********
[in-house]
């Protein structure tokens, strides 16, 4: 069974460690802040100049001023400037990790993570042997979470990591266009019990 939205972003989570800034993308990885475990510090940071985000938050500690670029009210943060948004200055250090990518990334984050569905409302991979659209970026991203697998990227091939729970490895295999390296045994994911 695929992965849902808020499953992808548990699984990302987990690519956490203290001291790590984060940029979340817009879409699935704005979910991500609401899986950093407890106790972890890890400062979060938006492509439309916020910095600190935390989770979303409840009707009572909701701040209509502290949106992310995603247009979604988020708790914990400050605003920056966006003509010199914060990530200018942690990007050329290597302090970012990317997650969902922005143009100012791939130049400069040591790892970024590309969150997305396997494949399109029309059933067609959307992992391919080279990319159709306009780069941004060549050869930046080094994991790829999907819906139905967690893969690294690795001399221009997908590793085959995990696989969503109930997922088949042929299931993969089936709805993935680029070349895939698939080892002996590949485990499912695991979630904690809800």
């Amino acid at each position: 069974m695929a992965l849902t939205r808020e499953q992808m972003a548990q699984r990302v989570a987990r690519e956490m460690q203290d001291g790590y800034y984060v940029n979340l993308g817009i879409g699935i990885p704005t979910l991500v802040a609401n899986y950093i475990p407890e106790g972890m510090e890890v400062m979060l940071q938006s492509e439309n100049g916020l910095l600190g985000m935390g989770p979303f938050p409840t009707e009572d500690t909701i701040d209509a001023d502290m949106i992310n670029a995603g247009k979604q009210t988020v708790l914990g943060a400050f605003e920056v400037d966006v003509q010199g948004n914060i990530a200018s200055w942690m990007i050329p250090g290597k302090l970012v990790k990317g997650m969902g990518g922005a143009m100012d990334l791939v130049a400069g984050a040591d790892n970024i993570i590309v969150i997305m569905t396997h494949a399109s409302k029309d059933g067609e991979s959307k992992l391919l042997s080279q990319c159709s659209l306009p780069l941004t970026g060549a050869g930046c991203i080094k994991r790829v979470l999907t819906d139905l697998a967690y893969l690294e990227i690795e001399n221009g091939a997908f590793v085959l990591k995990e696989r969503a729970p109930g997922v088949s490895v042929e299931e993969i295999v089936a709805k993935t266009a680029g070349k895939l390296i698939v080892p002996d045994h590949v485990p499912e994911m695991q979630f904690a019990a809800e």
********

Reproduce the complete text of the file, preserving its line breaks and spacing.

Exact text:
[in-house]
């Protein structure tokens, strides 16, 4: 069974460690802040100049001023400037990790993570042997979470990591266009019990 939205972003989570800034993308990885475990510090940071985000938050500690670029009210943060948004200055250090990518990334984050569905409302991979659209970026991203697998990227091939729970490895295999390296045994994911 695929992965849902808020499953992808548990699984990302987990690519956490203290001291790590984060940029979340817009879409699935704005979910991500609401899986950093407890106790972890890890400062979060938006492509439309916020910095600190935390989770979303409840009707009572909701701040209509502290949106992310995603247009979604988020708790914990400050605003920056966006003509010199914060990530200018942690990007050329290597302090970012990317997650969902922005143009100012791939130049400069040591790892970024590309969150997305396997494949399109029309059933067609959307992992391919080279990319159709306009780069941004060549050869930046080094994991790829999907819906139905967690893969690294690795001399221009997908590793085959995990696989969503109930997922088949042929299931993969089936709805993935680029070349895939698939080892002996590949485990499912695991979630904690809800």
């Amino acid at each position: 069974m695929a992965l849902t939205r808020e499953q992808m972003a548990q699984r990302v989570a987990r690519e956490m460690q203290d001291g790590y800034y984060v940029n979340l993308g817009i879409g699935i990885p704005t979910l991500v802040a609401n899986y950093i475990p407890e106790g972890m510090e890890v400062m979060l940071q938006s492509e439309n100049g916020l910095l600190g985000m935390g989770p979303f938050p409840t009707e009572d500690t909701i701040d209509a001023d502290m949106i992310n670029a995603g247009k979604q009210t988020v708790l914990g943060a400050f605003e920056v400037d966006v003509q010199g948004n914060i990530a200018s200055w942690m990007i050329p250090g290597k302090l970012v990790k990317g997650m969902g990518g922005a143009m100012d990334l791939v130049a400069g984050a040591d790892n970024i993570i590309v969150i997305m569905t396997h494949a399109s409302k029309d059933g067609e991979s959307k992992l391919l042997s080279q990319c159709s659209l306009p780069l941004t970026g060549a050869g930046c991203i080094k994991r790829v979470l999907t819906d139905l697998a967690y893969l690294e990227i690795e001399n221009g091939a997908f590793v085959l990591k995990e696989r969503a729970p109930g997922v088949s490895v042929e299931e993969i295999v089936a709805k993935t266009a680029g070349k895939l390296i698939v080892p002996d045994h590949v485990p499912e994911m695991q979630f904690a019990a809800e």